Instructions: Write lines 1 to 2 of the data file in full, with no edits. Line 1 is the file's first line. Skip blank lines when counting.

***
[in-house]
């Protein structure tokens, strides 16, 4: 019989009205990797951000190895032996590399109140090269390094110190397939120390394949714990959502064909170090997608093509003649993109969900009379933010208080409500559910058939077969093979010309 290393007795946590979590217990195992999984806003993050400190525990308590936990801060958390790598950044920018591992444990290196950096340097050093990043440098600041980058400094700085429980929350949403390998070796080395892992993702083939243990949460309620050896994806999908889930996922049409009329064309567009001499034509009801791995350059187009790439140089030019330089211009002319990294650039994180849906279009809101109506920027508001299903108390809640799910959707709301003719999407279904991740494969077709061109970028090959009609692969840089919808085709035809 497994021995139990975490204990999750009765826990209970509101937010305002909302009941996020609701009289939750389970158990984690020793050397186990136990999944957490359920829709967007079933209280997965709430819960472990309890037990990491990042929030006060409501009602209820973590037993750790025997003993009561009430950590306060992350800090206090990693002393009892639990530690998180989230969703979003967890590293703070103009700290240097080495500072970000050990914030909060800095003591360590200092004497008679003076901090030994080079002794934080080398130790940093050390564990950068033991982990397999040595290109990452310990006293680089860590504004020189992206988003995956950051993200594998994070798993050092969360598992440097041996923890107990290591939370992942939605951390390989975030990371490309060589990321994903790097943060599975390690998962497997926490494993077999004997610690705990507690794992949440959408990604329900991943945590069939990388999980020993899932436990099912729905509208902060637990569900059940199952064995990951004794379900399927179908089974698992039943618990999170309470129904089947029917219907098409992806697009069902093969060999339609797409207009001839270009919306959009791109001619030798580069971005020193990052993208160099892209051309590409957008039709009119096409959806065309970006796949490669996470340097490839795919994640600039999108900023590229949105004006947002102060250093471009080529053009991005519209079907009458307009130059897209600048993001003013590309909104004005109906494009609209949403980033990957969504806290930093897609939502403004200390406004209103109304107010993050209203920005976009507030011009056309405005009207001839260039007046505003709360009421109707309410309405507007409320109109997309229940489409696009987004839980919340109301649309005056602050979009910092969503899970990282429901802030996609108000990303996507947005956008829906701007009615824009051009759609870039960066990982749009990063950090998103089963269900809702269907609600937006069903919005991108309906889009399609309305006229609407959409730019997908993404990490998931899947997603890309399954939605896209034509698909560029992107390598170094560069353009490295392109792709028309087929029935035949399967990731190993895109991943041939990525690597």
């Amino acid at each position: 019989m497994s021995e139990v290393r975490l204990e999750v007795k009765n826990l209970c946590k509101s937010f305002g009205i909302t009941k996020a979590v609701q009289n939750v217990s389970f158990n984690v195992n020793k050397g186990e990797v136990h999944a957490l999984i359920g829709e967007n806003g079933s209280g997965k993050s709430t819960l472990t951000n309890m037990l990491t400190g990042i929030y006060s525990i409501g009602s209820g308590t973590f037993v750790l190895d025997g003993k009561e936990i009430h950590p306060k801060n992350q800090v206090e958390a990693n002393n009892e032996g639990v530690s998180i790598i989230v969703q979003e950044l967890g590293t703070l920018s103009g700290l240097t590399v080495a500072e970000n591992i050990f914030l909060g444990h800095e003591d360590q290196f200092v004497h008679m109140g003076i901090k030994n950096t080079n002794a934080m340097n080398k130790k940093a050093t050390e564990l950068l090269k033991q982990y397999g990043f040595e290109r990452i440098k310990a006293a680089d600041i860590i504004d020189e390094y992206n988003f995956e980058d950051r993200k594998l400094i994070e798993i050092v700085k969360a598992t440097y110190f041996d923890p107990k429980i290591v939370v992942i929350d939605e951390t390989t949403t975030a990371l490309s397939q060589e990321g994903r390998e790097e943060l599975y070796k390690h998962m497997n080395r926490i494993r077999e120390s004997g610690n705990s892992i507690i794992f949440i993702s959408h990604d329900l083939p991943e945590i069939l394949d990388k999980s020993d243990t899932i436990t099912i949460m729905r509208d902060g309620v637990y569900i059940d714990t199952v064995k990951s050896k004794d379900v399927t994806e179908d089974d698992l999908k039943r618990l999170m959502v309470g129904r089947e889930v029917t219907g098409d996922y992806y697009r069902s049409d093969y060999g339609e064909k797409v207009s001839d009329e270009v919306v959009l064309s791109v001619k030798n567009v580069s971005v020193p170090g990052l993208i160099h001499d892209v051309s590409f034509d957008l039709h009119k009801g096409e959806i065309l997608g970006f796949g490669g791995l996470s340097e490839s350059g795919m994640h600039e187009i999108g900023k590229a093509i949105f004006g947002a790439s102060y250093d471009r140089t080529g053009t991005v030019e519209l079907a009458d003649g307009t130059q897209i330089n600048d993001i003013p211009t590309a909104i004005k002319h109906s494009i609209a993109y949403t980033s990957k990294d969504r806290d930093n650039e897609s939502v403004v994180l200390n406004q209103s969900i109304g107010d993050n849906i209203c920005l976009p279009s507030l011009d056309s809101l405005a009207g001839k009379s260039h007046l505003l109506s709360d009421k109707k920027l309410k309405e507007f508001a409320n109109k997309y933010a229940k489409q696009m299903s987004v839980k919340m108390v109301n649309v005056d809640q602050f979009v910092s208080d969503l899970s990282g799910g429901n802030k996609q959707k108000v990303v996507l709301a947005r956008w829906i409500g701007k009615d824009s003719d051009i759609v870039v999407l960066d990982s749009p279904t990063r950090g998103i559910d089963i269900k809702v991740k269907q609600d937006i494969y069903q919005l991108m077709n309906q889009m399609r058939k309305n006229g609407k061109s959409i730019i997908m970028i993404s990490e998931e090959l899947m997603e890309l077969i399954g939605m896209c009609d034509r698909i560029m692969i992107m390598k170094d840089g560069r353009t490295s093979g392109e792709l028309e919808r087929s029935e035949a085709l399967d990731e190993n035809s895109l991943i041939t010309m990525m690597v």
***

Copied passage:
[in-house]
């Protein structure tokens, strides 16, 4: 019989009205990797951000190895032996590399109140090269390094110190397939120390394949714990959502064909170090997608093509003649993109969900009379933010208080409500559910058939077969093979010309 290393007795946590979590217990195992999984806003993050400190525990308590936990801060958390790598950044920018591992444990290196950096340097050093990043440098600041980058400094700085429980929350949403390998070796080395892992993702083939243990949460309620050896994806999908889930996922049409009329064309567009001499034509009801791995350059187009790439140089030019330089211009002319990294650039994180849906279009809101109506920027508001299903108390809640799910959707709301003719999407279904991740494969077709061109970028090959009609692969840089919808085709035809 497994021995139990975490204990999750009765826990209970509101937010305002909302009941996020609701009289939750389970158990984690020793050397186990136990999944957490359920829709967007079933209280997965709430819960472990309890037990990491990042929030006060409501009602209820973590037993750790025997003993009561009430950590306060992350800090206090990693002393009892639990530690998180989230969703979003967890590293703070103009700290240097080495500072970000050990914030909060800095003591360590200092004497008679003076901090030994080079002794934080080398130790940093050390564990950068033991982990397999040595290109990452310990006293680089860590504004020189992206988003995956950051993200594998994070798993050092969360598992440097041996923890107990290591939370992942939605951390390989975030990371490309060589990321994903790097943060599975390690998962497997926490494993077999004997610690705990507690794992949440959408990604329900991943945590069939990388999980020993899932436990099912729905509208902060637990569900059940199952064995990951004794379900399927179908089974698992039943618990999170309470129904089947029917219907098409992806697009069902093969060999339609797409207009001839270009919306959009791109001619030798580069971005020193990052993208160099892209051309590409957008039709009119096409959806065309970006796949490669996470340097490839795919994640600039999108900023590229949105004006947002102060250093471009080529053009991005519209079907009458307009130059897209600048993001003013590309909104004005109906494009609209949403980033990957969504806290930093897609939502403004200390406004209103109304107010993050209203920005976009507030011009056309405005009207001839260039007046505003709360009421109707309410309405507007409320109109997309229940489409696009987004839980919340109301649309005056602050979009910092969503899970990282429901802030996609108000990303996507947005956008829906701007009615824009051009759609870039960066990982749009990063950090998103089963269900809702269907609600937006069903919005991108309906889009399609309305006229609407959409730019997908993404990490998931899947997603890309399954939605896209034509698909560029992107390598170094560069353009490295392109792709028309087929029935035949399967990731190993895109991943041939990525690597």